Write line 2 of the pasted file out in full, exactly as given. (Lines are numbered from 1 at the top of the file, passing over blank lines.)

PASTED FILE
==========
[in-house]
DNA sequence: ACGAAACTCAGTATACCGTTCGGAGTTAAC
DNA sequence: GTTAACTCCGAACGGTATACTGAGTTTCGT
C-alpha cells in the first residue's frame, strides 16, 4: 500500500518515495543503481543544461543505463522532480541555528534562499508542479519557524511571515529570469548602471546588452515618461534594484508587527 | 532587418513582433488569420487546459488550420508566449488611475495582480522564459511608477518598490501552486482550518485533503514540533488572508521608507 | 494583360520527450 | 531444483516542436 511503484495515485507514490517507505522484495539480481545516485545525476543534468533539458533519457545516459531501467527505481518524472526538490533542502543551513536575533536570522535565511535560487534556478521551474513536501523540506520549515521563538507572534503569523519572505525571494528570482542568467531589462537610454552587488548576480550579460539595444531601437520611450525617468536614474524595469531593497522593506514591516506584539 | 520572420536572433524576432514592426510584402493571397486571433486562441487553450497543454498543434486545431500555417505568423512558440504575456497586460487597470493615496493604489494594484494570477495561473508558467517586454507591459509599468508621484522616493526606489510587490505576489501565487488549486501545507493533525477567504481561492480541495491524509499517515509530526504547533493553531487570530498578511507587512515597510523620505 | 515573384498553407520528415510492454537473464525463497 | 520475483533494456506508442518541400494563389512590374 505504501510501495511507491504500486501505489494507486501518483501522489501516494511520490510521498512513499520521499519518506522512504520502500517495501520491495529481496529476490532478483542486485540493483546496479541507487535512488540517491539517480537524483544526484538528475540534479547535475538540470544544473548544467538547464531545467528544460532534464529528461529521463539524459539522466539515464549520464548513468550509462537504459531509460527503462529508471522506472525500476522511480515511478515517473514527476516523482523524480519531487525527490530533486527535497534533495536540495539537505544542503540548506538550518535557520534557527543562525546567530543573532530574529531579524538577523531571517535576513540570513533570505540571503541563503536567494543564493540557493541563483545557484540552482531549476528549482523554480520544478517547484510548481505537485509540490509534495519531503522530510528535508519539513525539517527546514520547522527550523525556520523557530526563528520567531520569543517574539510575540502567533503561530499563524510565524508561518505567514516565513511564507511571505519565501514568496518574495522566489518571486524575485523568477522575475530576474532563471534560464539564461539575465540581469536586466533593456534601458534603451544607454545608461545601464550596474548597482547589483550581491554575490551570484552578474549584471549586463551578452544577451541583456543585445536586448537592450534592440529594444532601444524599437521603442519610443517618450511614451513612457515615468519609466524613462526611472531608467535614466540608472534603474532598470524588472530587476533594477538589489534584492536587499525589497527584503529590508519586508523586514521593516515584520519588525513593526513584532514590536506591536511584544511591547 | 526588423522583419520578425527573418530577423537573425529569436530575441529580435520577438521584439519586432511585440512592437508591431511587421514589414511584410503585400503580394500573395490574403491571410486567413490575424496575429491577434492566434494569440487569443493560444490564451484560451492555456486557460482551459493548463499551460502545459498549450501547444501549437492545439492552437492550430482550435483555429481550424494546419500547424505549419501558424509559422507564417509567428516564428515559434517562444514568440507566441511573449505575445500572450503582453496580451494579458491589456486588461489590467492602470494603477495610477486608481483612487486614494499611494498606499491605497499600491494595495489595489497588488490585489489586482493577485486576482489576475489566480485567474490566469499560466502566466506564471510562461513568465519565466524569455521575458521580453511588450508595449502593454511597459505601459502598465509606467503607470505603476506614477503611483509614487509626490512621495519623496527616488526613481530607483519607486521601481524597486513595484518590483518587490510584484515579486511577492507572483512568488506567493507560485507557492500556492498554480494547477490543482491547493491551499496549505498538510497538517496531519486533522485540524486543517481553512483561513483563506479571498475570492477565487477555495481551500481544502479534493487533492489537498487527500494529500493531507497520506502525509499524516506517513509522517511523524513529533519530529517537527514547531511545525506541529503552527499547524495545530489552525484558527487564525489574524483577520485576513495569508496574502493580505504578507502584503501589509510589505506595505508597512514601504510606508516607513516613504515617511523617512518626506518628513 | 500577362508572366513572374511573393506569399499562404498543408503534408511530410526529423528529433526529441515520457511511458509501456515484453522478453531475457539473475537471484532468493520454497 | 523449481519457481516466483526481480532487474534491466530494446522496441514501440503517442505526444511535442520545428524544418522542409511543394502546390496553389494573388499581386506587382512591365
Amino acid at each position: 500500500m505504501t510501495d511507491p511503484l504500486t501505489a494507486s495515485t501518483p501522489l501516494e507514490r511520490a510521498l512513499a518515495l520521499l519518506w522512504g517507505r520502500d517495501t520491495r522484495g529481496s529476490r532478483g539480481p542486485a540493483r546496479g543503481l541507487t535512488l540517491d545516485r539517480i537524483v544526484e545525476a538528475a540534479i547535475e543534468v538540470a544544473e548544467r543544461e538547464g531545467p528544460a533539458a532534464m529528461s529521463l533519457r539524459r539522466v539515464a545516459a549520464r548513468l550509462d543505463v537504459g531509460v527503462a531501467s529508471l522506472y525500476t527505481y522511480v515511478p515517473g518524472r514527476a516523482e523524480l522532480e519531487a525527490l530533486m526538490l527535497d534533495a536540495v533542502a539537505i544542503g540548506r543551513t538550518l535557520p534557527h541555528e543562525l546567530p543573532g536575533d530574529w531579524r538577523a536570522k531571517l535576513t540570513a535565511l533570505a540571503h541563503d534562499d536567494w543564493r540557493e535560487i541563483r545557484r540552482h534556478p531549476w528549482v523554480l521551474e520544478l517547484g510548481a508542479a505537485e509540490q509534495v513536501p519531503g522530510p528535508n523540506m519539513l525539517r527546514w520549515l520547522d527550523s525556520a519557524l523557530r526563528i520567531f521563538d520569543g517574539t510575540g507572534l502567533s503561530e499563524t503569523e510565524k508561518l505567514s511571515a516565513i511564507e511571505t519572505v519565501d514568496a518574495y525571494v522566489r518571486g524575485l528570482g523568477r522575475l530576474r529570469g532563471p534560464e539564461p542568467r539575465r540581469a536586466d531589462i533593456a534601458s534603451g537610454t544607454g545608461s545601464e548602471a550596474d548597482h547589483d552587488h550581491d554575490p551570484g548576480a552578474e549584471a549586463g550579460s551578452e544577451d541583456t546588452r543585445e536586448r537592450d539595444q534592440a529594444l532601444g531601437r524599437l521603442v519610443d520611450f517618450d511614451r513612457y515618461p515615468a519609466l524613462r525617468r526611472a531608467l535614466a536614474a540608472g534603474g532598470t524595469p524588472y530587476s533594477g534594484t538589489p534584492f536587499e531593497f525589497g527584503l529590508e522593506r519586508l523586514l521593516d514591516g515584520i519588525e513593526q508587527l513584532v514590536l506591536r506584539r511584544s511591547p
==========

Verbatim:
DNA sequence: ACGAAACTCAGTATACCGTTCGGAGTTAAC